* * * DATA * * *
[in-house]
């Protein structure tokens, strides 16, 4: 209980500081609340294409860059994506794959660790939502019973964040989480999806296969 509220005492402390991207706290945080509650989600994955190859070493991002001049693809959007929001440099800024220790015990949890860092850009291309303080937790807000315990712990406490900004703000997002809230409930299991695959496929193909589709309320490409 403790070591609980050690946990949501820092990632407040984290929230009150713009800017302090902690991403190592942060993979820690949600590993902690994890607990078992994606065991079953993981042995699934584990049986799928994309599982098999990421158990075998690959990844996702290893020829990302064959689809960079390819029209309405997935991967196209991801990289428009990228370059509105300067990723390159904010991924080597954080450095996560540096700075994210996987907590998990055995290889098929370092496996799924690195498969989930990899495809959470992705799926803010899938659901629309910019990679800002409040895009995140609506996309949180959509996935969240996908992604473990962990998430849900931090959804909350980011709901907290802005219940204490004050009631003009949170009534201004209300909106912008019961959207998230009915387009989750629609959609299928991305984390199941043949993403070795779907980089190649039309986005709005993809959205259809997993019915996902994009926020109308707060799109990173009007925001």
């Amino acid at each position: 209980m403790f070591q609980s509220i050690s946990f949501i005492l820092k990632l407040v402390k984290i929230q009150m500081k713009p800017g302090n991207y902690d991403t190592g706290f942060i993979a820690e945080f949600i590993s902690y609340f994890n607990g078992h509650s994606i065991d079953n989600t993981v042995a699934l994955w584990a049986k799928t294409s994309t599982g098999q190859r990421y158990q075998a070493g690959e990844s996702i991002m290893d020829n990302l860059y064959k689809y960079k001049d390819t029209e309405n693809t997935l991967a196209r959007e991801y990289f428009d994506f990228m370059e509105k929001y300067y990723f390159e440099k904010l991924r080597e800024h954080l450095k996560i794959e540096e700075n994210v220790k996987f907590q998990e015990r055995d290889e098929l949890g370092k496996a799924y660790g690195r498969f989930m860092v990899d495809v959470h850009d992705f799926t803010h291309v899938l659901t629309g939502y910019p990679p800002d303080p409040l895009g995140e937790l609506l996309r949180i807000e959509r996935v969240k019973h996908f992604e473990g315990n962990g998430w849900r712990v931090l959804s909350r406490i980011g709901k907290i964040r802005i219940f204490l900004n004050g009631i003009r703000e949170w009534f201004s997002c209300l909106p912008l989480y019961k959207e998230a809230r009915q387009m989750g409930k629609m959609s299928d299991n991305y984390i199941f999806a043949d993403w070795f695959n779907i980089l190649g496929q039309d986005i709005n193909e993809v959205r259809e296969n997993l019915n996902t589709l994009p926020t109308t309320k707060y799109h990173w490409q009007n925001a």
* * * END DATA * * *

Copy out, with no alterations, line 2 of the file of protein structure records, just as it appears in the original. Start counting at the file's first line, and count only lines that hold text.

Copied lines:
């Protein structure tokens, strides 16, 4: 209980500081609340294409860059994506794959660790939502019973964040989480999806296969 509220005492402390991207706290945080509650989600994955190859070493991002001049693809959007929001440099800024220790015990949890860092850009291309303080937790807000315990712990406490900004703000997002809230409930299991695959496929193909589709309320490409 403790070591609980050690946990949501820092990632407040984290929230009150713009800017302090902690991403190592942060993979820690949600590993902690994890607990078992994606065991079953993981042995699934584990049986799928994309599982098999990421158990075998690959990844996702290893020829990302064959689809960079390819029209309405997935991967196209991801990289428009990228370059509105300067990723390159904010991924080597954080450095996560540096700075994210996987907590998990055995290889098929370092496996799924690195498969989930990899495809959470992705799926803010899938659901629309910019990679800002409040895009995140609506996309949180959509996935969240996908992604473990962990998430849900931090959804909350980011709901907290802005219940204490004050009631003009949170009534201004209300909106912008019961959207998230009915387009989750629609959609299928991305984390199941043949993403070795779907980089190649039309986005709005993809959205259809997993019915996902994009926020109308707060799109990173009007925001």